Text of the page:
plainant has left it for 10 years without taking any measures for its correction. The. defendants do not infringe said claim. Let a decree be entered for an injunction against both defendants, and for an accounting against the defendant corporation as to claims 1, 3, 5, and 6 of patent No. 342,268, and in favor ,of defendants as to claims 2 of patent No. 342,268, and claims 4 and 7 of patent No. 276,639 j without costs to either party.
CONSOLIDATED CAR HEATING CO. v. GOLD CAR HEATING CO. et al. SAME v. GOLD STREET CAR HEATING CO. et al. (Circuit Court, S. D. New York. May 26, 1898.)
PATENTS-PRIOR ADJUDICATIONS IN OTHER CIRCUITS.
An adjudication by a circuit court of appeals sustaining a patent, and construing its claims, will be followed by a circuit court in another circuit, unless some new evidence is presented, of such a character as might fairly be supposed to be calculated to induce a different decision if it had been produced before that court. The McElroy patent, No. 500,288, for an electrlcal heater for street-railway cars, held valid and infringed, on motion for preliminary injunction.
2. SAME-VALIDITY-ELECTRIC CAR HEATERS.
These were suits in equity brought by the Consolidated Car Heating Company against the Gold Car Heating Company and others and against the Gold Street Car Heating Company and others, respectively, for alleged infringement of letters patent No. 500,288, issued June 27, 1893, to the complainant, as assignee of James F. McElroy. The causes w.ere heard on motions for preliminary injunction. Frederick P. Fish, for the motion. Henry 'fhompson, opposed. LACOMBE, Circuit Judge. Well-settled practice in this circuit would seem to leave little doubt as to the proper disposition to be made of these motions. The patent in suit, upon a voluminous record, and after careful argument, has been sustained, and its claims construed, by the circuit court of appeals in the First circuit, in Consolidated Car Heating Co. v. West End St. Ry. Co., 29 C. C. A. 386, 85 Fed. 662. That construction is to be followed here, unless this presents some new evidence, of such a character as might fairly be supposed to be calculated to induce a different decision, had such evidence been before the court which heard the earlier cause. The only new evidence introduced on this hearing consists of the Joule "demonstration," the Pulvermacher British patent, and the Gold steam heater. None of these seem entitled to any especial consideration. They are clearly not "anticipations," and, considered as "suggestions," they deal rather with form than with substance. The construction which the circuit court of appeals gave to the first claim, therefore, will be followed here. Such construction covers mechanical equivalents which embody the substantial invention of the patent. The device of defendants is obviously a close mechanical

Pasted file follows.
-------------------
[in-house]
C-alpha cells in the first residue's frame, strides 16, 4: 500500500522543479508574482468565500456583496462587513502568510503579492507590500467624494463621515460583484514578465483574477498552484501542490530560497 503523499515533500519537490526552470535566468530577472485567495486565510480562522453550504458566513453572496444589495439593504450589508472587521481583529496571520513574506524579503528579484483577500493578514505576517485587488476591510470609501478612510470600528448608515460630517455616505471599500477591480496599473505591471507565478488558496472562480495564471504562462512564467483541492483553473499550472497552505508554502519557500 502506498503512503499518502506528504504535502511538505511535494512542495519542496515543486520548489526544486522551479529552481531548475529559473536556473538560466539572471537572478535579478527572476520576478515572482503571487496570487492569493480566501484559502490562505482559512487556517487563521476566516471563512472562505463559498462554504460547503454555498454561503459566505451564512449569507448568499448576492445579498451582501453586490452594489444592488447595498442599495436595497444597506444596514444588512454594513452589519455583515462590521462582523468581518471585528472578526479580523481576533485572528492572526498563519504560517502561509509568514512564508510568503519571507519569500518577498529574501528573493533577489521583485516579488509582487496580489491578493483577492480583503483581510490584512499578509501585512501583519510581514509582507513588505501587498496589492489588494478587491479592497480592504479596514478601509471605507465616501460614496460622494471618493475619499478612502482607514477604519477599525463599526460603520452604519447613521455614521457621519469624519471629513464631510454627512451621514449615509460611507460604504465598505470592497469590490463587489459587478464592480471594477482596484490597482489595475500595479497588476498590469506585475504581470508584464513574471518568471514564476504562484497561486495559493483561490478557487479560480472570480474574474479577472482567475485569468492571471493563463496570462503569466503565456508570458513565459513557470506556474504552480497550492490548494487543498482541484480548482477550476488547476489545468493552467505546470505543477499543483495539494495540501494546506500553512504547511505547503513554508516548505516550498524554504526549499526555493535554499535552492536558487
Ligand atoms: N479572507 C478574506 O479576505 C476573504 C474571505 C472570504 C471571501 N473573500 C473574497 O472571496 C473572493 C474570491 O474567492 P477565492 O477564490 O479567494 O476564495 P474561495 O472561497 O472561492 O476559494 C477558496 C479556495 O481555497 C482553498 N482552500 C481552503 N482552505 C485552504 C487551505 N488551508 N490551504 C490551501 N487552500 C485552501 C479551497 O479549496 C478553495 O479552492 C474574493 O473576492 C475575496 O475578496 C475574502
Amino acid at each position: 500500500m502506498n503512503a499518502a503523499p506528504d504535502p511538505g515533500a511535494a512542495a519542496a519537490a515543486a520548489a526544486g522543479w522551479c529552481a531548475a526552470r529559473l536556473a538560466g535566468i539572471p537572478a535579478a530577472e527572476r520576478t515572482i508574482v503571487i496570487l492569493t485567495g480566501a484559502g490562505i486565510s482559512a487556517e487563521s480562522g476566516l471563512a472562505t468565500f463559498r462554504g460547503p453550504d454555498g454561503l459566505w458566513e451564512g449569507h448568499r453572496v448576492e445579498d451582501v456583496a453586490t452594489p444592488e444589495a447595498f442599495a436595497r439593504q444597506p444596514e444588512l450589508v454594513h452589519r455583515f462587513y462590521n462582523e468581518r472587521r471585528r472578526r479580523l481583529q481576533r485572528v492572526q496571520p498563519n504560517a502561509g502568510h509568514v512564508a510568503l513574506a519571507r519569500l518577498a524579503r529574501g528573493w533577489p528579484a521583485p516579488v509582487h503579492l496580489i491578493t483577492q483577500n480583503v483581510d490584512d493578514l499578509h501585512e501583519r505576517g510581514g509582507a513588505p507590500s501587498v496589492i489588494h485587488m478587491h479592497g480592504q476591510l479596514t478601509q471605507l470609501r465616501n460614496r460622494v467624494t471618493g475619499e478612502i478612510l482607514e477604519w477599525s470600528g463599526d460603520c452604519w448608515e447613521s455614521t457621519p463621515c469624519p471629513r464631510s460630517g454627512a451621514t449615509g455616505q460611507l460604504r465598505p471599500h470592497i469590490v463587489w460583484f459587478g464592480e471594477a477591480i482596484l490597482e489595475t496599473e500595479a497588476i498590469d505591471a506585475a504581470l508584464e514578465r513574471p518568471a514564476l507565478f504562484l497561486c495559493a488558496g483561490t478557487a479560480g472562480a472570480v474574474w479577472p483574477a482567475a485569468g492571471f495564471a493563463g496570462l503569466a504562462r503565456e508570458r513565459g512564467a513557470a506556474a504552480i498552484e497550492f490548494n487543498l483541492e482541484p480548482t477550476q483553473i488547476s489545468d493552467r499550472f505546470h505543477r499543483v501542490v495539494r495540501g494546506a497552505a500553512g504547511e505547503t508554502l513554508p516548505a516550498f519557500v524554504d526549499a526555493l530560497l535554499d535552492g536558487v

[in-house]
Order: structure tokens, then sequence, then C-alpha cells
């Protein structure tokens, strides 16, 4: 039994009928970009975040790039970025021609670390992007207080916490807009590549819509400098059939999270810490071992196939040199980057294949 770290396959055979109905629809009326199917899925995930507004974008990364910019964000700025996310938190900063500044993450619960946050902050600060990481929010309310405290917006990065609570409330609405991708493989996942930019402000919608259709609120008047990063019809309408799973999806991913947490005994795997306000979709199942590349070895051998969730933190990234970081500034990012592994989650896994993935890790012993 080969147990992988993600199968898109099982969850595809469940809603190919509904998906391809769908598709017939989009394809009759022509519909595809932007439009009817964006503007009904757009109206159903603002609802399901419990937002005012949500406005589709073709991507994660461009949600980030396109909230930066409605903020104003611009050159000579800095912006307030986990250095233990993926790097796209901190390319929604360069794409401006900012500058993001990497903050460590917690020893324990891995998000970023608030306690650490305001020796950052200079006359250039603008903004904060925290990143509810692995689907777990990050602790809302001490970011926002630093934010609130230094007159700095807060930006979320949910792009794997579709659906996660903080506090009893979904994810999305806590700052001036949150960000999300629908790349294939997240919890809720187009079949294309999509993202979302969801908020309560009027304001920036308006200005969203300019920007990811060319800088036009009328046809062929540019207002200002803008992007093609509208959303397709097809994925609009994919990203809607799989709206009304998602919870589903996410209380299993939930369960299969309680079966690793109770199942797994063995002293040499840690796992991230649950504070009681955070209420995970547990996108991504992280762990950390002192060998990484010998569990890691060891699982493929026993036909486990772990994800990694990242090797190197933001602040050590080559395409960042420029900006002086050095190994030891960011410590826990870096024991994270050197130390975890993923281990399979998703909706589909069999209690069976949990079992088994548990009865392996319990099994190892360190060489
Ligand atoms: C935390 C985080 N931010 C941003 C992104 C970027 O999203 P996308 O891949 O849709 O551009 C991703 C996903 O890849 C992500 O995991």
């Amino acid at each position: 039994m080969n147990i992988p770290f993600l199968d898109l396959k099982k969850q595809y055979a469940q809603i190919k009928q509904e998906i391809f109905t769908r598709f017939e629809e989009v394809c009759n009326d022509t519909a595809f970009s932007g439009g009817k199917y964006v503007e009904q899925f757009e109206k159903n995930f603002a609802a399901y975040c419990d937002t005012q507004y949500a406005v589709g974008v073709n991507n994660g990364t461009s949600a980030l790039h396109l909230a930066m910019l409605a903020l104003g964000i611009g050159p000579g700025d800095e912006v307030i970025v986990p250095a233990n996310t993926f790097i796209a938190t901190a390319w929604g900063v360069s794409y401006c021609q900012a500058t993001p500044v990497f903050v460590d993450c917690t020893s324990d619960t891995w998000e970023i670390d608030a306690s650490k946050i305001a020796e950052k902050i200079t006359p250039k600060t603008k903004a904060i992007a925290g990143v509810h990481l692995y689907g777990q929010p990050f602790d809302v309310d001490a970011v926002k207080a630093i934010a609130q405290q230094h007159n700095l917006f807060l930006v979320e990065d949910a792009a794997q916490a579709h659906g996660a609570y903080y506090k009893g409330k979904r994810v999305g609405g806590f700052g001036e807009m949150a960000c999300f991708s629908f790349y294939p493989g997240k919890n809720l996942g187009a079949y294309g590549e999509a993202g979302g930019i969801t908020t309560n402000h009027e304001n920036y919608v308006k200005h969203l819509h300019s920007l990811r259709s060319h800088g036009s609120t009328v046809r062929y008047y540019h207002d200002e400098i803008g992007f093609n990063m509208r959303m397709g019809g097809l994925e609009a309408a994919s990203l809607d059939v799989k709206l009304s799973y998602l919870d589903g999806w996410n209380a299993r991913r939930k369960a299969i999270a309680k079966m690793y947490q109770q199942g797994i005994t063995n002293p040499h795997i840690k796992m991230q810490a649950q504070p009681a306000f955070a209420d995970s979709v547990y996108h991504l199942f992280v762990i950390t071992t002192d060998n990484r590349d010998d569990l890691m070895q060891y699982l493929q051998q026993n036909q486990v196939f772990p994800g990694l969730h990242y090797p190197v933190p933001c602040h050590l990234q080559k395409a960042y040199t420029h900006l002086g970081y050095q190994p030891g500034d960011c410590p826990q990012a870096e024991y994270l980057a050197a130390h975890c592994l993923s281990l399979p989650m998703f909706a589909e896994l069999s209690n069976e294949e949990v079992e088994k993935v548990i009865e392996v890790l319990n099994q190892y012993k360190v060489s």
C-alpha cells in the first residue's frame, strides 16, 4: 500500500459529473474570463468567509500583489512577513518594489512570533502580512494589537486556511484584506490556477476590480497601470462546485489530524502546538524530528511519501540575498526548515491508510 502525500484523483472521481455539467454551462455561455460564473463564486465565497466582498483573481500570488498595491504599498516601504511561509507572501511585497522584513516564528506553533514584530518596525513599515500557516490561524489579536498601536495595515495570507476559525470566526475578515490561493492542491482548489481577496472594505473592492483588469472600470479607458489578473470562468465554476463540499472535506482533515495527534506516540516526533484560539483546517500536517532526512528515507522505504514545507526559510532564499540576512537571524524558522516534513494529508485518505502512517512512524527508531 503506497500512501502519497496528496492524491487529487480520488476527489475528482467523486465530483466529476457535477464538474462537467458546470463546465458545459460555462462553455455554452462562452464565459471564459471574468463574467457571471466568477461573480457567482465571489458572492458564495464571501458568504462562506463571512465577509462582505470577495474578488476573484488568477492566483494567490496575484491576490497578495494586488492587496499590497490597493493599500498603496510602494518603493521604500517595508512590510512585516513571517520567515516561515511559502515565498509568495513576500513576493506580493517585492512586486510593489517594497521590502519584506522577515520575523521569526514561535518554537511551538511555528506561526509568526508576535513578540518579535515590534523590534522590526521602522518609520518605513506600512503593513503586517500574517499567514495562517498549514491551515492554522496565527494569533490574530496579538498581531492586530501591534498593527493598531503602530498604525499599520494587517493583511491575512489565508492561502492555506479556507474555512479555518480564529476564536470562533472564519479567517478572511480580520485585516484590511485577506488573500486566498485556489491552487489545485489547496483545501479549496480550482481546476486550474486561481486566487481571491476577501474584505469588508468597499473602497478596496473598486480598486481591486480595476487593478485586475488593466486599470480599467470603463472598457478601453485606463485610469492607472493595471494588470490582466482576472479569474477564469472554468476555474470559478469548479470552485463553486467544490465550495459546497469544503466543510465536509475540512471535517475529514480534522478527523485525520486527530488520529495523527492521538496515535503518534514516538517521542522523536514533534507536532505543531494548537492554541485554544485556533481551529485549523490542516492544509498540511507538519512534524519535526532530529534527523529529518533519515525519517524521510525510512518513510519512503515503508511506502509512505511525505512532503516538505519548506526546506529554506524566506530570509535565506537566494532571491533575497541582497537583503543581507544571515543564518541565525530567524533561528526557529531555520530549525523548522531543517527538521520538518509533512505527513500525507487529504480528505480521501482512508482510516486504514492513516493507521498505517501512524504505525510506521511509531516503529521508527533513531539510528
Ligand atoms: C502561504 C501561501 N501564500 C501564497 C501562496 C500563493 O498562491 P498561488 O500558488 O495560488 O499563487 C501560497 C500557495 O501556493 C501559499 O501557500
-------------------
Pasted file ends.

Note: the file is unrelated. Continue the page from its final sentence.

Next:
CIMIOTTI ·UNHAIRING CO. V. DERBOKLOW.
equivalent,-differing in form, but accomplishing the same result in the same way. It seems, however, to be a better arranged and more efficient device, and a distinct improvement upon the patent in suit. In consideration of this latter circumstance, the injunction to which complainant is entitled will be suspended till November 1st, upon defendants giving bonds in the usual form for $10,000 in each case, and filing sworn accounts of sales monthly. Such suspension, however, to be without prejudice to any future action by complainants to enjoin the use by purchasers of any infringing devices bought during the pendency of such suspension.
CIMlOTTI UNHAIRING 1.
aI. v. DERBOKLOW.
(Circuit Court, E. D. New York.
June 27, 1898.)
One who used two infringing machines for dehairing pelts for nearly three years cannot escape liability on the ground that he was merely experimenting to see if he could discover improvements on the machines, especially where it appears that the pelts operated upon were not his own, but those of his customers, given to him to dehair in the ordinary course of business.
SAME-MACHINES FOR PLUCKING PELTS.
The Sutton patent, No. 536,742, for a machine for plucking pelts, construed, and held valid and infringed.
Hearing upon pleadings and proofs of bill in equity to restrain infringement of claims 1 and 3 of United States patent No. 536,742, issued April 2, 1895, to complainant John W. Sutton for a machine for plucking pelts. The complainant the Cimiotti Unhairing Company is the exclusive licensee in the United States under said patent. Goepel & Raegener, for complainants. York & York, for defendant.
it is necessary to remove certain stiff hairs (known as "water hairs"),
LACOMBE, Circuit Judge. In preparing fur skins for the market
which project up through the softer fur. Originally these were removed by hand, the fur being parted by blowing upon it, and the water hair appearing in the "part" being snipped off with a pair of scissors. Subsequently machines were devised to do this work, including one invented by Sutton (United States patent No. 383,.258, May 28, 1888). The patent in suit is for an improvement on this lastnamed patent. A description sufficient for the purposes of this suit will be found in the following excerpt from the later patent:
"The invention consists of a machine for remOVing the water hairs from pelts of all kinds, which comprises a fixed stretcher bar, means for stretching and intermittently feeding a pelt over said stretcher bar, a rotary brush located above the stretcher bar and near the edge of the same, a reciprocating guard comb below the stretcher bar, a rotary separating brush likewise below the stretcher bar, mechanism for moving the said brush and guard comb into a position in upward and forward direction towards the edge of the stretcher bar and over the portion of the pelt below the same, a vertically reciprocating knife, a rotary knife arranged to cut off the projecting water hairs ill>